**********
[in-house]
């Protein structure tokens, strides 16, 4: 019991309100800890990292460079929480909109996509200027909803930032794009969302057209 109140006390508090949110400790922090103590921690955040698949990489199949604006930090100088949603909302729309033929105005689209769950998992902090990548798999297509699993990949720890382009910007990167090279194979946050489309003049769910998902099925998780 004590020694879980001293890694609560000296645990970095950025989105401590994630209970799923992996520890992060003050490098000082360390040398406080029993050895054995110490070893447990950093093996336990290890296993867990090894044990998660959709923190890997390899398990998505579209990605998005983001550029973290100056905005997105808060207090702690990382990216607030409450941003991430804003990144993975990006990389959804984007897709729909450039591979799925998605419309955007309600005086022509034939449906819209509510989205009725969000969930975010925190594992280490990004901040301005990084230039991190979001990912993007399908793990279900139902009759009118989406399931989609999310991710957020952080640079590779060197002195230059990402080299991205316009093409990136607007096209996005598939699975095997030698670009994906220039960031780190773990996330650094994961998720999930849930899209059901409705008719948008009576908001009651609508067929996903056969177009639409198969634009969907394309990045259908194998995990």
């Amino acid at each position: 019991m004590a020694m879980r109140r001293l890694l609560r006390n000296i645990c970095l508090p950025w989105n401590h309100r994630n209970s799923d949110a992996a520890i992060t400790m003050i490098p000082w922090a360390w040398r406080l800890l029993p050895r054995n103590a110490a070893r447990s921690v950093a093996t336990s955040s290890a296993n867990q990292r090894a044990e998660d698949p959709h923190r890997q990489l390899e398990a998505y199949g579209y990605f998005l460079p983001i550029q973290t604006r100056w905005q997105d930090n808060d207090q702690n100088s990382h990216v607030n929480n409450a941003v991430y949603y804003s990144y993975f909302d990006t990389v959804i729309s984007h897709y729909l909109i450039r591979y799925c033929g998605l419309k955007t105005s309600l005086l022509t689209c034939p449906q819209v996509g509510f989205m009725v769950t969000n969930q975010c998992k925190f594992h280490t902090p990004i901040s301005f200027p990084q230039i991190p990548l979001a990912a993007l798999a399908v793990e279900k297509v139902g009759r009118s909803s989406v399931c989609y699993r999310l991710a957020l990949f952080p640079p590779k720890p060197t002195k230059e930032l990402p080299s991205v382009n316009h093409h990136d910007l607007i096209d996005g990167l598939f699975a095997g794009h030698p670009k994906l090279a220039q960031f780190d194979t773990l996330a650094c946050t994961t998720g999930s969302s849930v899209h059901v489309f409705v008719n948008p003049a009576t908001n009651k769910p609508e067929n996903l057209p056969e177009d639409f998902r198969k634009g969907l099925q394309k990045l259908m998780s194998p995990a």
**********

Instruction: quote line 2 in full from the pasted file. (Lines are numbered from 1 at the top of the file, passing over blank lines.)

């Protein structure tokens, strides 16, 4: 019991309100800890990292460079929480909109996509200027909803930032794009969302057209 109140006390508090949110400790922090103590921690955040698949990489199949604006930090100088949603909302729309033929105005689209769950998992902090990548798999297509699993990949720890382009910007990167090279194979946050489309003049769910998902099925998780 004590020694879980001293890694609560000296645990970095950025989105401590994630209970799923992996520890992060003050490098000082360390040398406080029993050895054995110490070893447990950093093996336990290890296993867990090894044990998660959709923190890997390899398990998505579209990605998005983001550029973290100056905005997105808060207090702690990382990216607030409450941003991430804003990144993975990006990389959804984007897709729909450039591979799925998605419309955007309600005086022509034939449906819209509510989205009725969000969930975010925190594992280490990004901040301005990084230039991190979001990912993007399908793990279900139902009759009118989406399931989609999310991710957020952080640079590779060197002195230059990402080299991205316009093409990136607007096209996005598939699975095997030698670009994906220039960031780190773990996330650094994961998720999930849930899209059901409705008719948008009576908001009651609508067929996903056969177009639409198969634009969907394309990045259908194998995990």